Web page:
Slevogt, Max

Slevogt, Max

(mäks slā`fôkht), 1868–1932, German painter. Slevogt, together with Max Liebermann and Lovis Corinth, was among the principal exponents of German impressionism and was influenced by Millet and Courbet. A prolific painter, he attempted to capture movement through broad, informal brush work. His portrait of the singer Francisco d'Andrade as Don Giovanni (1902) is in the Staatsgalerie, Stuttgart.
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The following article is from The Great Soviet Encyclopedia (1979). It might be outdated or ideologically biased.

Slevogt, Max

 

Born Oct. 8, 1868, in Landshut, Bavaria; died Sept. 20, 1932, on the estate of Neukastel, Palatinate. German painter and graphic artist; representative of late impressionism.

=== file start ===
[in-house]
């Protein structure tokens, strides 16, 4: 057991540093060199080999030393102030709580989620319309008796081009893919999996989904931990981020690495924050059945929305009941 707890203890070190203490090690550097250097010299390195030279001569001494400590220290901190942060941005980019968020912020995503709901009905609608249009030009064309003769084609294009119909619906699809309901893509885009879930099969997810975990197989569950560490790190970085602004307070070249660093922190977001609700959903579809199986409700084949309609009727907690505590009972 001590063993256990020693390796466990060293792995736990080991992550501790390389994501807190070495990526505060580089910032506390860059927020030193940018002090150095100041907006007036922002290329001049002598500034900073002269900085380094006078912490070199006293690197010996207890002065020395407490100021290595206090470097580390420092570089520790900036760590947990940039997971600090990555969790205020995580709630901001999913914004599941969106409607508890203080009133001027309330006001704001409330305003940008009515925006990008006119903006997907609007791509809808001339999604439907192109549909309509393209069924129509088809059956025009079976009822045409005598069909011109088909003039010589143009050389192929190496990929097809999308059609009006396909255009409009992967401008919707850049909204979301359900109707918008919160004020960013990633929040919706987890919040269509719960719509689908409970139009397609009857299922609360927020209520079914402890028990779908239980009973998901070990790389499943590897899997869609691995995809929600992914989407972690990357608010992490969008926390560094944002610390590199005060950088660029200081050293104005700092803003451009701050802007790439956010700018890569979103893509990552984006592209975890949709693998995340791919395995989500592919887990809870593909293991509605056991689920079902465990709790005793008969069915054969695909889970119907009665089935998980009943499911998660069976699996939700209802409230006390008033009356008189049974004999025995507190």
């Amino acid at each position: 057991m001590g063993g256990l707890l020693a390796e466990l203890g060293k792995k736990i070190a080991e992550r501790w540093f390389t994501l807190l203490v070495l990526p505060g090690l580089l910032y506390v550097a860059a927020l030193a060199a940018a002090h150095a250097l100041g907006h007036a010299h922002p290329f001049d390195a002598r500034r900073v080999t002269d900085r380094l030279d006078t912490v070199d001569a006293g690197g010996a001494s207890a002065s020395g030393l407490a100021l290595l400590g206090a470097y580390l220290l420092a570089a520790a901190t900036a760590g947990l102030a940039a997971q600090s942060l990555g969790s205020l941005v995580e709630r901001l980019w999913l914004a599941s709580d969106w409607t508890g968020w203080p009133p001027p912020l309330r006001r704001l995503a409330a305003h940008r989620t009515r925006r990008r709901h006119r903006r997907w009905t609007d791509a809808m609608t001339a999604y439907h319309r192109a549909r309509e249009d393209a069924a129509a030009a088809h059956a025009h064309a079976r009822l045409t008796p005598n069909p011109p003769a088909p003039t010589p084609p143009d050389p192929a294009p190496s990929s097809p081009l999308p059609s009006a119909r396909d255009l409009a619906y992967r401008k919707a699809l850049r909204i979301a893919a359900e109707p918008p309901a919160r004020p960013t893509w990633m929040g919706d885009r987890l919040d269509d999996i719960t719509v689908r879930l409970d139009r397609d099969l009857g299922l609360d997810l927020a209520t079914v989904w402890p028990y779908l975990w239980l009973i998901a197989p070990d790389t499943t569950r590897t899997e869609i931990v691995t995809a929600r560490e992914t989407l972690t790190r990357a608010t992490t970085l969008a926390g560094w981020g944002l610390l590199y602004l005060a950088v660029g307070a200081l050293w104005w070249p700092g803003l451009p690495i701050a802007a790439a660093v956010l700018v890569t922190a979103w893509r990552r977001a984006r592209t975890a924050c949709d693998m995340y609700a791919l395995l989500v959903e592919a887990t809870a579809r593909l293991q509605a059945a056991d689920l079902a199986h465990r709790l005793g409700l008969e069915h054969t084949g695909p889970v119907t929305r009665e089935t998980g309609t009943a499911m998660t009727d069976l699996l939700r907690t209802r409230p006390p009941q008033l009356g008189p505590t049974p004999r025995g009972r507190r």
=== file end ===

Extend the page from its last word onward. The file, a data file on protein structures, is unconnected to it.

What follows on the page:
Slevogt studied under W. Dietz at the Academy of Fine Arts in Munich from 1885 to 1889 and attended the Académie Julien in Paris in 1889. His works, which include portraits, landscapes, and still lifes, are characterized by a somewhat sketchy treatment of form, bold, flowing brushstrokes, and an emotional atmosphere created by the use of chiaroscuro (D’Andrade as Don Juan, 1912. National Gallery, Berlin; landscapes of Egypt, 1914, Dresden Picture Gallery). Slevogt was also an illustrator.

REFERENCE

Imiela, H.-J. M. Slevogt. Karlsruhe, 1968.
The Great Soviet Encyclopedia, 3rd Edition (1970-1979). © 2010 The Gale Group, Inc. All rights reserved.